Bordered by the gorgeous green spaces of Meiji Jingu (or Meiji Shrine) and Yoyogi Park on its western edge, Harajuku's innumerable tiny shops on narrow alleys help fuel the rise of the hottest Japanese fashion trends. From decora to visual kei to sweet lolita, there's a little something for everyone. And if you're less into style and more into comfort (and cheekiness), you can still find an irreverent new T-shirt like I did, designed by Gokigen Factory.

In recent years, Harajuku has received a lot of attention, due in part to publicity from western entertainers. In her 2004 solo debut "Love. Angel. Music. Baby." Gwen Stefani heavily referenced Harajuku (though unfortunately mispronouncing it), drawing inspiration from its unique fashion scene. She co-wrote the song "Harajuku Girls" and hired four Japanese backup dancers--also known as the Harajuku Girls, going by the names Love, Angel, Music, and Baby--to appear with her in music videos, on tour, and in interviews. Even her fashion brands, particularly Harajuku Lovers, showcase her affection for the area.

Not surprisingly, Stefani's affinity for Harajuku is also shared by other pop songstresses. Lady Gaga always makes it a point to visit Dog--one of the many boutiques tucked away in basements--when she's in Tokyo; Nicki Minaj celebrates Harajuku's eclectic style with one of her alter egos; and just last week, Katy Perry was seen in the area wearing a fuzzy mask, akin to those made by gonoturn, with a schoolgirl outfit. (The article claims it was a "'look-at-me' ensemble," but honestly, it was pretty mild [dare I say...basic?] compared to most things seen every day in Harajuku.)

Western celebrities aren't the only ones highlighting Harajuku: from fashion blogger to model to singer, Kyary Pamyu Pamyu has evolved into an international superstar, casting a spotlight on Harajuku in the process. With viral hits like PONPONPON, her debut album, もしもし原宿 ("Moshi Moshi Harajuku"), came out in 2011; since then, she's released three more albums, and continues to work with Yasutaka Nakata (the producer of Japanese bands Capsule and Perfume). She's absolutely everywhere in Japan, appearing on variety shows, in magazines, and in commercials. I'm not ashamed to say that the decision to buy the New Nintendo 3DS while I was in Japan was strongly influenced by Kyary's Nintendo ads. かわいい だ よ!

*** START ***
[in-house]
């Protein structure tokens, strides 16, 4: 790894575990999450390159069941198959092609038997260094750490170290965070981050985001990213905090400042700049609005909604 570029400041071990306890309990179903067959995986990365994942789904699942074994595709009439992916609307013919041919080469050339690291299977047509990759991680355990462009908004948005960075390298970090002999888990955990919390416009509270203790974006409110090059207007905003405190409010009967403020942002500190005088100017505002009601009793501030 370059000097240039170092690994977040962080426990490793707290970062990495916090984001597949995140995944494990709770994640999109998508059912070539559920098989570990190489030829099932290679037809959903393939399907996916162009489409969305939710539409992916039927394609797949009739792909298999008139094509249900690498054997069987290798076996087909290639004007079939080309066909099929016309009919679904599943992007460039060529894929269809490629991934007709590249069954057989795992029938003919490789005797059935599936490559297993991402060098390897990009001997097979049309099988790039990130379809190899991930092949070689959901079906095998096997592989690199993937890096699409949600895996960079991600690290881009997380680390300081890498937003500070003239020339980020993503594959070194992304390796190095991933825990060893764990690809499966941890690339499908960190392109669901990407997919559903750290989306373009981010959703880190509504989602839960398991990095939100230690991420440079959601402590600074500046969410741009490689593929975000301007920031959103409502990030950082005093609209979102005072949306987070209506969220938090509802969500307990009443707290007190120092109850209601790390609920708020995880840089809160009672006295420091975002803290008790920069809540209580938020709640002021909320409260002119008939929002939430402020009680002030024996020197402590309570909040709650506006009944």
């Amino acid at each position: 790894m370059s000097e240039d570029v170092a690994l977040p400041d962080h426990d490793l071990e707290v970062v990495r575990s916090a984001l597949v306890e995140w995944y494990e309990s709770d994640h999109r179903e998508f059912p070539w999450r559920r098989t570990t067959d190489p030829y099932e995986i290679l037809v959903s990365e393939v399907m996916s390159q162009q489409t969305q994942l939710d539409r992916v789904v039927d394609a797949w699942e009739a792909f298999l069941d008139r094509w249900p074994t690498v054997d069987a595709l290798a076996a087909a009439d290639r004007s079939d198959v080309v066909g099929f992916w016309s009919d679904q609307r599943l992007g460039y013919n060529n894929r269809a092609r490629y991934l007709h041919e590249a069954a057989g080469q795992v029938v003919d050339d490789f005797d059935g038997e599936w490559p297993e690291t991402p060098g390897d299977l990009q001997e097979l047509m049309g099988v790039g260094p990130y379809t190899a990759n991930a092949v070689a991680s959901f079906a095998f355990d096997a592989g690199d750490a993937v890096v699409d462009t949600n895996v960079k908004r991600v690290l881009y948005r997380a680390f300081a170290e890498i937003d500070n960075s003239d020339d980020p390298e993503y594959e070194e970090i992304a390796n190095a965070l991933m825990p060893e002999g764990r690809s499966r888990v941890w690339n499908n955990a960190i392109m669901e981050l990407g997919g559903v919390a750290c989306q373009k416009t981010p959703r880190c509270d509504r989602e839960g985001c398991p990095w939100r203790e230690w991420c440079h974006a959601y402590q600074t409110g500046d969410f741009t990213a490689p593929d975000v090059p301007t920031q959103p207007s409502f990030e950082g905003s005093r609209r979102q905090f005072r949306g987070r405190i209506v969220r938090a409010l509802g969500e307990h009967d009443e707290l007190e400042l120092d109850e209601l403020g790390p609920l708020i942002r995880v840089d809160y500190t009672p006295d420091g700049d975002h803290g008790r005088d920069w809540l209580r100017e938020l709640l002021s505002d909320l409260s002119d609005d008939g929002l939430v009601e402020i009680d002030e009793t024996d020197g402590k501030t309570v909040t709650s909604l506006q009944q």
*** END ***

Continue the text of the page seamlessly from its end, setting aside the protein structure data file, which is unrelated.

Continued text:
In the 2009 video below, you'll see a 16-year-old Kyary ("Carrie" in the subtitles) on the streets in Harajuku...and then at home, quarreling with her mother about her fashion choices. After interviewing Kyary, the program profiles an American expat who fell in love with lolita fashion while stateside. And, bonus: five minutes in, you'll meet Minori, the most popular shironuri artist today. (Be sure to watch from 6:50 til the end for more Harajuku looks, too!)

With Shinjuku Station--the world's busiest train station--two stops to the north and Shibuya Station--a bishoujo/bishounen shopping mecca--one stop to the south on the Yamanote Line, Harajuku and Takeshita-dori may seem like a blip on the average tourist's radar. Sure, Harajuku Station is a little grungier than others, and the area holds the dubious honors of both being the only place I saw a rat in Japan (apparently rats love crepes too!) and the only place I felt threatened (ok, but let's keep it relative: it's still Japan, so the passing fear I felt on that random back street is still less than the fear I feel in my own U.S. neighborhood), but visiting Harajuku gives you a raw, firsthand look at the youthful undercurrent of modern Japanese society, far removed from anything you'll see in America.

...well, maybe you will see it in America, but it'll be five years from now--ten if you're here in the midwest--and Japan will have already cycled through a dozen new trends by then.